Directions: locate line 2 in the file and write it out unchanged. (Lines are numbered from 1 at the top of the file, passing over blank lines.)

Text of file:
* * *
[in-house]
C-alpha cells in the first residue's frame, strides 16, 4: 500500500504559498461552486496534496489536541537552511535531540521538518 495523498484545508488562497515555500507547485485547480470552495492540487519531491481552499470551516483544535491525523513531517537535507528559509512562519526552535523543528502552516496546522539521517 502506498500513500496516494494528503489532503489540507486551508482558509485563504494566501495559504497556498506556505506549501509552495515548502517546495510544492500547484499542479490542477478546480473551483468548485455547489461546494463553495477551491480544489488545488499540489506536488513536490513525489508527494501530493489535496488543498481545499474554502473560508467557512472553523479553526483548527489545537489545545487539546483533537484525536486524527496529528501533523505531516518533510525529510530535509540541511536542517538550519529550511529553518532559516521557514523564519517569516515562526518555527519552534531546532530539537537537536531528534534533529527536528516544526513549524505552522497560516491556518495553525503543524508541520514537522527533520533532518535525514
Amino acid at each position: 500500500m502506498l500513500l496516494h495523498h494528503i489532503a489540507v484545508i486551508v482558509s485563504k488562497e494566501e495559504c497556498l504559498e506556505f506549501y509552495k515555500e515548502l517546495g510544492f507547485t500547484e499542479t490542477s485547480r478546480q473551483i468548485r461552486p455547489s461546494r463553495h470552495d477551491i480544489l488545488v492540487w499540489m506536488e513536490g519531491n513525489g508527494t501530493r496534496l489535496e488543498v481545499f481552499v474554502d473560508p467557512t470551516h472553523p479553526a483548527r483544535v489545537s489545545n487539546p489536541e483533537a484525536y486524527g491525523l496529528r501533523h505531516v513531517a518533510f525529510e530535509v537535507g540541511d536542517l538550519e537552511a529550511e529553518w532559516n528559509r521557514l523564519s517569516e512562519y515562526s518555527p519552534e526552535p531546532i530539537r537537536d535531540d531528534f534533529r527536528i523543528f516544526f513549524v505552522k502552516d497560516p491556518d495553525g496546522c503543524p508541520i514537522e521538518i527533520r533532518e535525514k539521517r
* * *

C-alpha cells in the first residue's frame, strides 16, 4: 500500500504559498461552486496534496489536541537552511535531540521538518 495523498484545508488562497515555500507547485485547480470552495492540487519531491481552499470551516483544535491525523513531517537535507528559509512562519526552535523543528502552516496546522539521517 502506498500513500496516494494528503489532503489540507486551508482558509485563504494566501495559504497556498506556505506549501509552495515548502517546495510544492500547484499542479490542477478546480473551483468548485455547489461546494463553495477551491480544489488545488499540489506536488513536490513525489508527494501530493489535496488543498481545499474554502473560508467557512472553523479553526483548527489545537489545545487539546483533537484525536486524527496529528501533523505531516518533510525529510530535509540541511536542517538550519529550511529553518532559516521557514523564519517569516515562526518555527519552534531546532530539537537537536531528534534533529527536528516544526513549524505552522497560516491556518495553525503543524508541520514537522527533520533532518535525514